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Unnecessary Roughness

By: Angela Gillaspie Copyright © August 2002

"Down ... set ... HUT!"

The center snaps the ball, putting the play into motion and twenty-two heavily padded and sweaty men launch across the line of scrimmage to rush and crush.

There's nothing like being in the stadium and cheering during kick-off. Over the roar of the audience, I hear the trill of whistles, the clunk of shoulder pads colliding, and the manic screaming of Painted Face Man sitting behind me.

Football allows men to be men and for women to roll their eyes. For me, it's exciting to watch the passing plays, fun to stare at the players spit and smack each other on the hindquarters, and frustrating not knowing the difference between pass interference and intentional grounding. To my husband, Paul, it's exciting and fun watching the players lock horns and it's frustrating explaining to me the difference between pass interference and intentional grounding.

I love to watch my team run the ball, blast through the other team's defensive line and score! Thinking of all that brute force gives me chill bumps, especially now that my eight-year-old son is playing football this fall. My sweet, artistic, witty, gifted-program, string bean son is excited because, as he says, "I get to knock them down ON PURPOSE!"

It isn't the strategy and mental acuity that interests him, but the brawn and intimidation. Two hours a day, four days a week, Josh practices football. He is at the mercy of the coach who stresses the importance of no pain - no gain.

Josh isn't used to gaining with pain, but he doesn't want to be labeled a Momma's Boy, either. What would the other boys think if they saw me hug him or remind him to play nice? The horror. Being told to play nice is worse than getting cooties from touching a girl. [For the record, I'm not a girl. Josh says I'm a Momma - there's a difference.]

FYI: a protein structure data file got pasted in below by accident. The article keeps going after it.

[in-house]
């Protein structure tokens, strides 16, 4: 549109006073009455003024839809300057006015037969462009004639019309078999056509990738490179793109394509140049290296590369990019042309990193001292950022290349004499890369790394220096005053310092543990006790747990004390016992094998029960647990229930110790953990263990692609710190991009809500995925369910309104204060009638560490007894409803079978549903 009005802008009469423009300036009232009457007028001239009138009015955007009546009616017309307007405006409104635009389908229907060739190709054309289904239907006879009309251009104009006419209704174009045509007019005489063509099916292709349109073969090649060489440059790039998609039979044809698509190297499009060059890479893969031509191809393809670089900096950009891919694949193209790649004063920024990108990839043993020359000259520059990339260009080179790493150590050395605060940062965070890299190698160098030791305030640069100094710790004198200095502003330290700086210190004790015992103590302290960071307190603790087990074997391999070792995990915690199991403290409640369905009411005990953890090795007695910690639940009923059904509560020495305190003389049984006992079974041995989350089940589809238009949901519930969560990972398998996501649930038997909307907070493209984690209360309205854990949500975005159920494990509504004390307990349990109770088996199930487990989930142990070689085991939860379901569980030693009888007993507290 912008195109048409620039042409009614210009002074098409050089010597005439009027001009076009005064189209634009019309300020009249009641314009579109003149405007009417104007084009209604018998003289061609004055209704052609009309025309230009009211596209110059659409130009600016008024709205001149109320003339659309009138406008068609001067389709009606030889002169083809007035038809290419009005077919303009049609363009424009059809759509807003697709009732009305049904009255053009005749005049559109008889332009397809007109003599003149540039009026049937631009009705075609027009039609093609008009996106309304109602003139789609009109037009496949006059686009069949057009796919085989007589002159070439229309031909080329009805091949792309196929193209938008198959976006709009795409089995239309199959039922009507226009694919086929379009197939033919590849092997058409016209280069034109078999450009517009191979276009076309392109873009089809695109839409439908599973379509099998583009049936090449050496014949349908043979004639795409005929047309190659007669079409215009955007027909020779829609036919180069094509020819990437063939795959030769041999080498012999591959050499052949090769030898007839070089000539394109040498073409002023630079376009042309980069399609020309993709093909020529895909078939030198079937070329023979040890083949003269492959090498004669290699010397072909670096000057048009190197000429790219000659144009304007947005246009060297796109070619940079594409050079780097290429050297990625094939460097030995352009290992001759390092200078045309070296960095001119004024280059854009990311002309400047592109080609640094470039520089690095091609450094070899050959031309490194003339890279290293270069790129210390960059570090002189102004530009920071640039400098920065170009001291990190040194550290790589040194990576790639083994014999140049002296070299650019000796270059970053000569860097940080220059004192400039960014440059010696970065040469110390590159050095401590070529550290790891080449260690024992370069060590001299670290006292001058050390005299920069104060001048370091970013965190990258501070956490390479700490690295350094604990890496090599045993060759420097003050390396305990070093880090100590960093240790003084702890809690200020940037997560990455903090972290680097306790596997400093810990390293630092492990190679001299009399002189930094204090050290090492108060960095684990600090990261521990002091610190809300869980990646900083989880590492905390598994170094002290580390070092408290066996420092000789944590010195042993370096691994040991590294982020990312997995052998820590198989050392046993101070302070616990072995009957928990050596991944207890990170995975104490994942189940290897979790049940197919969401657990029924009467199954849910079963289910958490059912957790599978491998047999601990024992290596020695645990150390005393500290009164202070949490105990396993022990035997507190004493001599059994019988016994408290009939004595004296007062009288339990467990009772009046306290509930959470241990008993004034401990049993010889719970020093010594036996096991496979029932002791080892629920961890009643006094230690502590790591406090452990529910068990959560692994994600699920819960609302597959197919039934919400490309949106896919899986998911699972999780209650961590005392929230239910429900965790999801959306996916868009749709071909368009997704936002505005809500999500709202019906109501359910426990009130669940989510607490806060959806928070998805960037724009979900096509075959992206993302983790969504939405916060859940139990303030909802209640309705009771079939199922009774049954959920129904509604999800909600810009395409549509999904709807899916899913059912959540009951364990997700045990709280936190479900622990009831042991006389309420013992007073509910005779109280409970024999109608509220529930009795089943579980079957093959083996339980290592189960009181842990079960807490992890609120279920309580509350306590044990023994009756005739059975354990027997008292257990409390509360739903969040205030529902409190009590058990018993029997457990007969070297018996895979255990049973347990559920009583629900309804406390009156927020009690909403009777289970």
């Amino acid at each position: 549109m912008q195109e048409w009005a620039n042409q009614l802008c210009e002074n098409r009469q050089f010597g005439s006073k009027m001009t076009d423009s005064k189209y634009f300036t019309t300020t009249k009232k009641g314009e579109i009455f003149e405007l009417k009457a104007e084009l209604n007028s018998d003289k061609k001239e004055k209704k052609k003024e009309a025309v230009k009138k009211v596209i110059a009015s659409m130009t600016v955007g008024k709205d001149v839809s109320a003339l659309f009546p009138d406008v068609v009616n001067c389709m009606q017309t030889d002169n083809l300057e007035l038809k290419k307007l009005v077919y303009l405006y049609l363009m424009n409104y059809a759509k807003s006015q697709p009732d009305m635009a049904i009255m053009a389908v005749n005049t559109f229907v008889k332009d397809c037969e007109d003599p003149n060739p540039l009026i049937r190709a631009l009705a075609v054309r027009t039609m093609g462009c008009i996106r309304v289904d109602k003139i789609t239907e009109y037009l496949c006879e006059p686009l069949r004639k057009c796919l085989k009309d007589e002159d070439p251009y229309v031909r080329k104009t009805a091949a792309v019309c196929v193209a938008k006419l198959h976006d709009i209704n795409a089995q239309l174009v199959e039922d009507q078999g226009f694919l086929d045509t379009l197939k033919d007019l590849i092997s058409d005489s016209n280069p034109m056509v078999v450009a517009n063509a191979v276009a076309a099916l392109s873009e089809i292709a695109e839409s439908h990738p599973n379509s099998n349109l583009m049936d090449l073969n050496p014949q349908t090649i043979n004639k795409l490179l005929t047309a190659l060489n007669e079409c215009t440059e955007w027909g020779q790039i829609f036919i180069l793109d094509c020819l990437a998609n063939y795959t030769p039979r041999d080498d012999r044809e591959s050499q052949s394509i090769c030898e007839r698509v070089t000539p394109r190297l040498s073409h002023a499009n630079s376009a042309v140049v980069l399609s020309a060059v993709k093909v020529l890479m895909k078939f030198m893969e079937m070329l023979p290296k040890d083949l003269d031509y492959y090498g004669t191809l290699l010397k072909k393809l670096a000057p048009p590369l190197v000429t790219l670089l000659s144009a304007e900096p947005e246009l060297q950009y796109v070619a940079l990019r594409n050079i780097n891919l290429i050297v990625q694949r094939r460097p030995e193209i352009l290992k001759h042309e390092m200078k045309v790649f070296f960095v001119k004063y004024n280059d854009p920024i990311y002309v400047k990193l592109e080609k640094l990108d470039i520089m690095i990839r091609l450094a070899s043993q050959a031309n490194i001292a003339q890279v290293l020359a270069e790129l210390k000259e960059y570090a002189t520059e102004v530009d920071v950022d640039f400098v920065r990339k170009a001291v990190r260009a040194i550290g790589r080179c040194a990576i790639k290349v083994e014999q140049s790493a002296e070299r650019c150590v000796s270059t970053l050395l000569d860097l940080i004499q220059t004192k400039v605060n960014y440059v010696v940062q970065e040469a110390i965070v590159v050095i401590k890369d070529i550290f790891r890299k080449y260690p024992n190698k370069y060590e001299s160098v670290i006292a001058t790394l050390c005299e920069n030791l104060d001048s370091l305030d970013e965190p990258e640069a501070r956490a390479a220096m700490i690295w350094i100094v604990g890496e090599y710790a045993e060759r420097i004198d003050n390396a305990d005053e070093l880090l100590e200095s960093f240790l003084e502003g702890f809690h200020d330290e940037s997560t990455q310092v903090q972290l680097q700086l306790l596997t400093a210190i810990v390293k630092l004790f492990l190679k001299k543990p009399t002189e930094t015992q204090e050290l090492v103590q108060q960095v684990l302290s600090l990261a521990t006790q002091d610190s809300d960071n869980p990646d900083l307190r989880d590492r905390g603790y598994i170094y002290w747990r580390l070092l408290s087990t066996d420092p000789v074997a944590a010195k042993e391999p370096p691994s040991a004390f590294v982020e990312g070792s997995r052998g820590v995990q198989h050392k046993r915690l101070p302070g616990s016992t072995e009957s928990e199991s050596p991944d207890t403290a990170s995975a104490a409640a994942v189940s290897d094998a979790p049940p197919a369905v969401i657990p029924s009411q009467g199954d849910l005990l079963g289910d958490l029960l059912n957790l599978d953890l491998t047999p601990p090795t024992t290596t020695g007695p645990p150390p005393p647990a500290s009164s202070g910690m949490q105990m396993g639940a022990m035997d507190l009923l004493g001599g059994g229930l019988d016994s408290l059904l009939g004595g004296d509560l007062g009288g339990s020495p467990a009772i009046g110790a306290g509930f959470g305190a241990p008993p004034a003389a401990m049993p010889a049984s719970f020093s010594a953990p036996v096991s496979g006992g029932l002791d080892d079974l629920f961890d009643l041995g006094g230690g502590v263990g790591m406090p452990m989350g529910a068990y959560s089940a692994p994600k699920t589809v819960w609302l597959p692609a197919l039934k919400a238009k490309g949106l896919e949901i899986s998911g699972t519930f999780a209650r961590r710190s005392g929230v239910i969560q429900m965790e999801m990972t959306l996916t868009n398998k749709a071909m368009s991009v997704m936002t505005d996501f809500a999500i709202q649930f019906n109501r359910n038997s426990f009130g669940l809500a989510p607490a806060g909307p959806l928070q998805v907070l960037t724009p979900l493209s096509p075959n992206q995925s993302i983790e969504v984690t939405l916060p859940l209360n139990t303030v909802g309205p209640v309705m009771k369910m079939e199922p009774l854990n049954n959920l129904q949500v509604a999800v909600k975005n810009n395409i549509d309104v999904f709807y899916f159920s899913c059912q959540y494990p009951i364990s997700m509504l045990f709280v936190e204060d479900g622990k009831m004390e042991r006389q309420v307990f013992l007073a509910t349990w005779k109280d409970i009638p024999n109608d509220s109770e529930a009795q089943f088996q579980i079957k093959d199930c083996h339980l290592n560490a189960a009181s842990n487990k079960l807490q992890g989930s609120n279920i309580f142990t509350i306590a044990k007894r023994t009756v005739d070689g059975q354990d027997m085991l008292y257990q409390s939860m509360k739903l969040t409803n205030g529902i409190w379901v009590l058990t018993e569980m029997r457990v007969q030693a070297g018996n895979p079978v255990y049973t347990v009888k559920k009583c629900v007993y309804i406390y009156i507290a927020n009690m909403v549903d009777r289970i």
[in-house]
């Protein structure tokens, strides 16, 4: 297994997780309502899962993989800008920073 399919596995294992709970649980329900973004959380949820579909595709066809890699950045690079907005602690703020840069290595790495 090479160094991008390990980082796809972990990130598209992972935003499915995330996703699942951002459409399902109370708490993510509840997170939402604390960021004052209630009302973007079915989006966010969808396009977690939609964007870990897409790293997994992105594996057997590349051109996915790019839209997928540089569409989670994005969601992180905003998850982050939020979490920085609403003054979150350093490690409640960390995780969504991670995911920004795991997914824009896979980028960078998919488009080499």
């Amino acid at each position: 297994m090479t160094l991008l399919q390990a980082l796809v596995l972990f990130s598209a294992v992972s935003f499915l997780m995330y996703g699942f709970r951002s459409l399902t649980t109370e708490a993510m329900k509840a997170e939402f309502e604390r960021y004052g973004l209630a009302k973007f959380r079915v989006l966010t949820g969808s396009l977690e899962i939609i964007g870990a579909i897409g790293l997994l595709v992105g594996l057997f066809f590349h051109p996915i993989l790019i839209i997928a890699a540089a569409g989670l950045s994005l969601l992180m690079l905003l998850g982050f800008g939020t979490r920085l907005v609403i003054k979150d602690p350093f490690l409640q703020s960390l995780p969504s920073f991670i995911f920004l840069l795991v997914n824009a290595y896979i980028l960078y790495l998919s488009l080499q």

Josh hates the running, sweating, and heat, but he adores the pushing, shoving, grunting, and grabbing. And falling down? COOL! The best part is rushing into someone and knocking him head over heels. He already has a large collection of bruises, and I hope his schoolteacher doesn't turn us in to the Department of Human Resources for child abuse.

Paul views Josh's gridiron adventures with total pride. He thinks there's a Little Me barreling down the field undertaking a male rite of passage. Many of the other dads feel the same way, as they seem to float on a cloud of testosterone, thumping their collective chests, grinning, "Ayyup, that thar's my boy!"

While the dads strut and crow during practice, many moms discuss recipes and secretly watch the field for injuries. When someone cries, our chatter stops immediately and we hone our Mommy Radar, "Is that my child?"

During the first practices, there were quite a few tears. "This ain't no honeymoon - it separates the boys from the girls," one tubby dad explained to me. As I took a breath to tell him that girls are just as mean as boys and my daughter could out-muscle, out-run, and out-belch his son, one of the moms (the one that just gave me a great Jackpot Casserole recipe) bellowed across the fence, "Junior! Block, block, BLOCK! Do it just like I showed ya yesterday!"

Yeah, sure. Girls are weaker, just ask Jackpot Casserole Mom as she shows Junior how to take down a linesman by pounding the snot out of Tubby Dad.

On the field, my child is lost in a cluster of bobbing red helmets. Their over-sized shoulder pads hide their necks, and bulky foam cushions stick out from their hips, bottom, thighs and knees. Josh didn't like the seat pad and I had to laugh when he put on his practice pants for the first time and said, "Whoa! Look at my big hiney, Momma!" At least he didn't say mine was bigger. Smart child - I told you he was gifted.

It's funny how I never noticed all of that equipment before - I only noticed the tackles, interceptions, spitting, and fanny patting. Oh, and how utterly gorgeous and manly the players looked with their big shoulders, small waists, and padded legs. Seeing my son decked out in that uniform now makes me teary-eyed.

Paul grins and says he can't wait for the first game. He promises he won't paint his face.


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Revised - 08/18/02 - 05/16/18
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